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I don't want to parse some of my subdirectories. For that, what are the things I can modify in these function below.

 use File::Find;
 find(\&wanted, @directories_to_search);
 sub wanted { ... }

Here is my directory tree:

LOG
├── a.txt
├── b.txt
└── sdlog
    ├── 1log
    │   ├── a.txt
    │   └── b.txt
    └── 2log
        ├── a.txt
        └── b.txt
    |__abcd
    |__efgh

I want to parse sdlogs and 1log. Apart from these subdirectories, I don't want to parse any other.

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closed as off-topic by devnull, Brad Mace, RC., amon, Ilmari Karonen Mar 1 '14 at 19:05

This question appears to be off-topic. The users who voted to close gave this specific reason:

  • "Questions asking for code must demonstrate a minimal understanding of the problem being solved. Include attempted solutions, why they didn't work, and the expected results. See also: Stack Overflow question checklist" – devnull, Brad Mace, RC.
If this question can be reworded to fit the rules in the help center, please edit the question.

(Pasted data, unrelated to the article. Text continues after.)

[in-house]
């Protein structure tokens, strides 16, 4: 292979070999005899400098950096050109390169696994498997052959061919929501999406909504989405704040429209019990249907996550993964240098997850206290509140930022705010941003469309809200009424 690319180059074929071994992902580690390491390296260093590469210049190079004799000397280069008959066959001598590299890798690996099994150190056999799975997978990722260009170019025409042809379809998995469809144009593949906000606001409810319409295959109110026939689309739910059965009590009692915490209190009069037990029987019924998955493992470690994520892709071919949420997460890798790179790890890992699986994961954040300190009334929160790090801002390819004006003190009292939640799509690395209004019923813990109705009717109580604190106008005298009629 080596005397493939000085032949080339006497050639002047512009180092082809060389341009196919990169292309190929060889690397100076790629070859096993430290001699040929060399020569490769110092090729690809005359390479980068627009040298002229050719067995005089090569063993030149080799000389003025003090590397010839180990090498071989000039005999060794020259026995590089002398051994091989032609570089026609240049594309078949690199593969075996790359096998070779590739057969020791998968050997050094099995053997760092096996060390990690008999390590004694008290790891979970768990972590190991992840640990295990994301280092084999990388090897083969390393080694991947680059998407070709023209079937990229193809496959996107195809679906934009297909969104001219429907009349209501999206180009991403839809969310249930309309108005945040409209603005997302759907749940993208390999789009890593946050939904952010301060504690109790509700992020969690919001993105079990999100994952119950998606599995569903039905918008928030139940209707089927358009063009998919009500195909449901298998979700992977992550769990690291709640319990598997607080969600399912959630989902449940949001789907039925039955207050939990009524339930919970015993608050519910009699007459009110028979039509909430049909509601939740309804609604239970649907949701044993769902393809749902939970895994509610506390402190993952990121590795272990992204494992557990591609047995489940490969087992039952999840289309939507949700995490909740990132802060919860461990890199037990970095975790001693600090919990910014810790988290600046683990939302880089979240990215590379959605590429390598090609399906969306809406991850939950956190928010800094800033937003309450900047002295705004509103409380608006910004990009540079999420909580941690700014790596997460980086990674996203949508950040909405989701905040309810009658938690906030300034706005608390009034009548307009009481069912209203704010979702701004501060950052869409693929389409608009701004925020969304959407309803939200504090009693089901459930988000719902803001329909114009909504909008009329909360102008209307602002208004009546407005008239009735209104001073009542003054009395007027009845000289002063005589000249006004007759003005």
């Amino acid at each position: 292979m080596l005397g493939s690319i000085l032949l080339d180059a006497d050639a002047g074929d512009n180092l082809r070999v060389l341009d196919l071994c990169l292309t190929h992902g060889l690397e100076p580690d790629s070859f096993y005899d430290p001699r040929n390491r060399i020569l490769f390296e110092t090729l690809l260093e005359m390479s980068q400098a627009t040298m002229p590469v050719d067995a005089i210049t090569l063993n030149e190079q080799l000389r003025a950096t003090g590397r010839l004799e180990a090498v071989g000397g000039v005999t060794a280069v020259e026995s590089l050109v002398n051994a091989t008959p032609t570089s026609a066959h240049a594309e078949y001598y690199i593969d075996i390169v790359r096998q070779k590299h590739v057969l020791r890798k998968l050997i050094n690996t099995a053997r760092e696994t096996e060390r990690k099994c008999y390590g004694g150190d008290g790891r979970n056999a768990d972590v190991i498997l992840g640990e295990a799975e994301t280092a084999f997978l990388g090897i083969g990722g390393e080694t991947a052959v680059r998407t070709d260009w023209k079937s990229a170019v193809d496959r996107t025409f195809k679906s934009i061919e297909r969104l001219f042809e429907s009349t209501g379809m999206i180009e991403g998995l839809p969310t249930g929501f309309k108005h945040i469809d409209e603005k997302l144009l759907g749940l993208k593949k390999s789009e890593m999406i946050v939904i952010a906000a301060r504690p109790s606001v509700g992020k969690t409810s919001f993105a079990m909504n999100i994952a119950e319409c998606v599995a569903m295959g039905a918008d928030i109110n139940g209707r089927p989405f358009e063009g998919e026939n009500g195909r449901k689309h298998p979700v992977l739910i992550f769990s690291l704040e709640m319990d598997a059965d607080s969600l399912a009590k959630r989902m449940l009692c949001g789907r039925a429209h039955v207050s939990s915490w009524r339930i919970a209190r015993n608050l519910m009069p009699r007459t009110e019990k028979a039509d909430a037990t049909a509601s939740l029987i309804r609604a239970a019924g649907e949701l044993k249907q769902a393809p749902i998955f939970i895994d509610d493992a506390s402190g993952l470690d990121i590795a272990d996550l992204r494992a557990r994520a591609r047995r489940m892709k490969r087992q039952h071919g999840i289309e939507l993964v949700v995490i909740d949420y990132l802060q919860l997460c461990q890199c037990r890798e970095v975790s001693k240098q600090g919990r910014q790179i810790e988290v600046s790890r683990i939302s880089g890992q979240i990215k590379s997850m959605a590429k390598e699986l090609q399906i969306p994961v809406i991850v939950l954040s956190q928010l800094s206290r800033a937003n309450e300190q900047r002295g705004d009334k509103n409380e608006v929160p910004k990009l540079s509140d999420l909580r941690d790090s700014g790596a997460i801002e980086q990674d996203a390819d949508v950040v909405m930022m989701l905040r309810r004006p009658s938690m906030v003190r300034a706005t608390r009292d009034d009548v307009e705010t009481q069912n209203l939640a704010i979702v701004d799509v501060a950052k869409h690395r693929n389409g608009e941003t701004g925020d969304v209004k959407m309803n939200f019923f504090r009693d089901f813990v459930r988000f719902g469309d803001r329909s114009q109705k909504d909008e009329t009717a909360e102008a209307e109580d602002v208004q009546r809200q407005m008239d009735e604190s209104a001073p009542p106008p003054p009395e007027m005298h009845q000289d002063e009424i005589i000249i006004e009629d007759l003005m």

1  
So it seems that you want to find only in LOG/sdlog/1log. –  devnull Aug 8 '13 at 5:44
    
@ devnull .. Yes u are correct –  Maverick Aug 8 '13 at 5:54
2  
How about reading the manual? –  RC. Aug 8 '13 at 5:59
    
Sir i have done it but could not get it .. that is the reason i have asked question here –  Maverick Aug 8 '13 at 6:06
    
I don't understand. Do you only care about one directory(1log)? Or can there possibly be more directories you want to search through below it? –  chrsblck Aug 8 '13 at 6:09

1 Answer 1

You don't want File::Find here.

Have a look at opendir and readdir.

use warnings;
use strict;

# you probably want to use the abs. path
my $dir = "testdir";
opendir(my $dh, $dir);
# grep out directory files from the list of files to work on
# this will also skip "." and "..", obviously :)
my @files = grep { ! -d } readdir $dh;
closedir $dh;

# change to the given directory, as readdir doesn't return the relative path
# to @files. If you don't want to chdir, you can prepend the $dir to $file as 
# you operate on the $file
chdir $dir;
for my $file (@files) {
    # do stuff.. 
    # E.g., "open my $fh, ">>", $file;", etc

    print $file, "\n";
}

OUTPUT

$ ./test.pl
a_file.txt
b_file.txt
c_file.txt
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